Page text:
Collaboration by Design: Sharing Files Remotely

By Ariella Brown  |  Posted 2016-07-06 Email Print this article Print
 
 
 
 
 
 
 
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The team members of this architectural firm are scattered in four locations, so logistics often get in the way of collaboration. But technology can bring them together.

SLAM Collaborative is a diversified architectural firm with four locations in the United States: Boston, Atlanta, Syracuse, N.Y., and Glastonbury, Conn. With geographically dispersed teams, getting people access to data needed for coordinated projects was a recurrent problem.

John Stergakis, the firm's director of Information Services, says SLAM is committed to drawing on the best talent from each office for each project. That means they have to be able to communicate with each other and share files between the four offices. This was a serious problem because of the delays in data transfer.

Architectural projects involve a great number of complex files that include a lot of graphic detail. Opening such files on local networks takes 10 to 20 seconds. Though that is not exactly instantaneous, that amount of time was workable. However, the time it took for files to come through from a different office caused a serious latency problem.

Accessing another office's files could take between 3 and 5 minutes, while really massive ones took as long as 20 minutes to load offsite. Even more problematic than the time lost waiting for files to open was the time wasted when such files got corrupted. When that happened, it could take another 20 minutes to restore the file, create a new central file and then attach it to all the other models linked to it.

For a project that has to meet strict deadlines, such delays are not just frustrating but potentially disastrous. On top of the delays, there was also a problem of locating the data needed. Stergakis says there were 10 different map drives with data dispersed everywhere, making it difficult to locate.

Enabling Collaborative Work to Be Done Efficiently

When SLAM was awarded the Notre Dame Campus Crossroads project, management realized that the company would have to find a way to deploy an integrated system that would enable the collaborative work to be done efficiently. Working out the design of that $400 million football stadium would require resources from all their offices.

If they were to go forward with the systems they had been using, they would have been forced to fly in designers from other offices, or share files manually between offices, resulting in lost productivity and file corruption issues. Neither choice was going to make the project work as well as it could.

What the company needed was a solution that would make file sharing across offices as simple as file sharing within offices—not just for this project, but for more efficient collaboration going forward on all projects.

It was time to confront the problem of getting people who are separated by thousands of miles to be able to work together on the project at the same time and to plan for data storage. Though they thought about investing in traditional storage, that would not have solved the problem of centralizing the data and enabling collaboration.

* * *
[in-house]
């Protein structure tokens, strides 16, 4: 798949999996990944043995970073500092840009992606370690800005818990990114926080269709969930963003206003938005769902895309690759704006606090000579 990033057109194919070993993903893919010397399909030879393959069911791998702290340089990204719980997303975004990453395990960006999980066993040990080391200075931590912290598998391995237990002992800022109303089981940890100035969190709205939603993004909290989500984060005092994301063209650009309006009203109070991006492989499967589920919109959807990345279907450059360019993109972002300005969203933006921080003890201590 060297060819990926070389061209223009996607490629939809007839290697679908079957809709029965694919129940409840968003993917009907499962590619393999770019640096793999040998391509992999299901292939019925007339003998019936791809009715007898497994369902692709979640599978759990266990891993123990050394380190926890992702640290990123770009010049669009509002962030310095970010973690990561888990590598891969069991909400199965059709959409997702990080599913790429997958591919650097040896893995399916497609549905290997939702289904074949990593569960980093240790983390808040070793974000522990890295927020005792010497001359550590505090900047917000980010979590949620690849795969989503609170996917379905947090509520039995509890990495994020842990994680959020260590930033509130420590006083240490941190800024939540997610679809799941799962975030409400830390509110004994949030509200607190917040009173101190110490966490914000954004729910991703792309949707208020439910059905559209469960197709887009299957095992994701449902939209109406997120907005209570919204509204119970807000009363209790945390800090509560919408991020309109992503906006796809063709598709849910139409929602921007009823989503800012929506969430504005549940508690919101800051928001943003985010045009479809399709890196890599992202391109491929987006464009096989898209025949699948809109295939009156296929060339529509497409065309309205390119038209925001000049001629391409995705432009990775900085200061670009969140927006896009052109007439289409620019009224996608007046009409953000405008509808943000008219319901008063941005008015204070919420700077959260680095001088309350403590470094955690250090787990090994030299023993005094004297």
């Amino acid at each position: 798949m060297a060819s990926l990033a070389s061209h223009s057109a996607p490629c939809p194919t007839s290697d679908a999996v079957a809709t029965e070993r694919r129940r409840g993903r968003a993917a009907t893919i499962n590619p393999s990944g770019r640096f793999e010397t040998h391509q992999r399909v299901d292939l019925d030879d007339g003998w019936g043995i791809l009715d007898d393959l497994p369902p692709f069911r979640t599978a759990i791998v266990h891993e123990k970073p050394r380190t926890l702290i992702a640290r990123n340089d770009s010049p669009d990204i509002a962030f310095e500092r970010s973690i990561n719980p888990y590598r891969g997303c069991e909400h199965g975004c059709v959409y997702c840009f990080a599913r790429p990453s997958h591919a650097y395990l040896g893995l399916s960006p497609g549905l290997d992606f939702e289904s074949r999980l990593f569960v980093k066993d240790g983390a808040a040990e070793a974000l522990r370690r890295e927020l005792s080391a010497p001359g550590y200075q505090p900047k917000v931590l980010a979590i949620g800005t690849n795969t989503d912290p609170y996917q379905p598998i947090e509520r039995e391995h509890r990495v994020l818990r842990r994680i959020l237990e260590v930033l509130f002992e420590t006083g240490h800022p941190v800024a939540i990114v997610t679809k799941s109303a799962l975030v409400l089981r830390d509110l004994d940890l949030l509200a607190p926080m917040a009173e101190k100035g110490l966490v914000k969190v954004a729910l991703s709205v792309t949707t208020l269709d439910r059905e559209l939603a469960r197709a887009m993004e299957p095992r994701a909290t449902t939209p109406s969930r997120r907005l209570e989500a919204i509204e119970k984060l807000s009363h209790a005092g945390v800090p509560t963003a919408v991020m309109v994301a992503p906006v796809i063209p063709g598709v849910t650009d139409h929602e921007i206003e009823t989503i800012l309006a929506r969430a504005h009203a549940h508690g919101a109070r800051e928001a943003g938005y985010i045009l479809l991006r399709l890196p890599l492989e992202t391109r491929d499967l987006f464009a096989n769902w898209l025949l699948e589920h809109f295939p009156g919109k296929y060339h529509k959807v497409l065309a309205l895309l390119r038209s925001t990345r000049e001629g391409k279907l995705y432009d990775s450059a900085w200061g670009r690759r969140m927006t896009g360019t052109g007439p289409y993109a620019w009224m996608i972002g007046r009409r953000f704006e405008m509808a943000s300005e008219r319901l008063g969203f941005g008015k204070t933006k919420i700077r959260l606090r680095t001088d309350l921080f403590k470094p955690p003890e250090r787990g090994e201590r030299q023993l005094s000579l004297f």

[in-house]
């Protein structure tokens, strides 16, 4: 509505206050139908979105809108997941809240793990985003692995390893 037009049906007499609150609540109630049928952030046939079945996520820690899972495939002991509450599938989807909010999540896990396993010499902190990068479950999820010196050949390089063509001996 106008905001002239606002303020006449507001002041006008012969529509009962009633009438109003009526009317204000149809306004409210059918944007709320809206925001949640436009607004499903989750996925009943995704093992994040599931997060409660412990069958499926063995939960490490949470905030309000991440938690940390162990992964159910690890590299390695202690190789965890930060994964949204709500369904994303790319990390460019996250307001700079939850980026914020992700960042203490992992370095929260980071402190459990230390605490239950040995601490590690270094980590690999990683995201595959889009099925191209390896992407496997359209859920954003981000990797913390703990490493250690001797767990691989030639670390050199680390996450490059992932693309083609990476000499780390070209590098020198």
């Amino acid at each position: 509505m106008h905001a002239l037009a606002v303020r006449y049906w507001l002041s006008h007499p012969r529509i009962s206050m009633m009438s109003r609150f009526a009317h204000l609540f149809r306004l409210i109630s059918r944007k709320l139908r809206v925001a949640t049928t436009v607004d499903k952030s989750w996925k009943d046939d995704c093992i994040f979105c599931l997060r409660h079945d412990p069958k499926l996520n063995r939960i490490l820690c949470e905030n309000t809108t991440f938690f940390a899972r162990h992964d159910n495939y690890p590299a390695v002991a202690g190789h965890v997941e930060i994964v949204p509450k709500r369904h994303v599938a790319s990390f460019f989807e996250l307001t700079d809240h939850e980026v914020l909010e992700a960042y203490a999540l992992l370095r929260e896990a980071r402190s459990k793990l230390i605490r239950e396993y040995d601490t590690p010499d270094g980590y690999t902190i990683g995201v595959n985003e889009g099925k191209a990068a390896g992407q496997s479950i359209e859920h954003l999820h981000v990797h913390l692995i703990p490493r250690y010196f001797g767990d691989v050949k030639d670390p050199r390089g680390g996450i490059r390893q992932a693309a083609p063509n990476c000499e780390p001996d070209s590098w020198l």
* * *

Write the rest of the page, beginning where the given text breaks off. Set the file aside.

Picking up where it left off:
For file sharing, they considered virtual desktop infrastructure (VDI). The drawback of that is that it entails a very large investment in equipment and could only deliver 80 percent of what SLAM needed. That doesn't cut it for architectural projects because if the solution is "not working at 100 percent, it's not working," Stergakis declares.

Making the Workflow More Efficient

They realized, Stergakis explained, that "We don't need to change our workflow; we just need something to make our workflow more efficient." They found that "something" in Panzura's Global File System, which transforms cloud storage into a globally distributed file system and eliminates the latency problem.

The firm had already been using Amazon cloud, which works with Panzura's system. Storage is now expanded on demand on Amazon's AWS, and SLAM can purchase additional storage space when needed.

In contrast to the 10 scattered drives the staff was working with before, the company is now down to one drive, one share. With all the data put together, everyone can find what they need and access it at LAN speed.

SLAM has been using the Panzura solution for a year, and, in that time, Stergakis figures the firm has achieved more than a million dollars in savings. He estimates the productivity gains to be worth about $840,000.

On top of that, the firm saved about $300,000 by avoiding the cost of investing in WAN acceleration, backup devices, additional storage, archiving and VDI solutions. Those are the savings achieved on the architectural side. That doesn't take into account the savings achieved in the marketing and IT departments.

Pointing out that he has 25 years of IT experience, Stergakis says that he can't recall any other product that got him as excited as this one. "It's a Swiss army knife for IT," he says. "What other solution out there can do all these things in one package?"



 
 
 
 

Ariella Brown, a Baseline contributor, writes about analytics, marketing, branding, social media, big data, and the impact of the Internet on education and society, among other topics.

 
 
 
 
 
 

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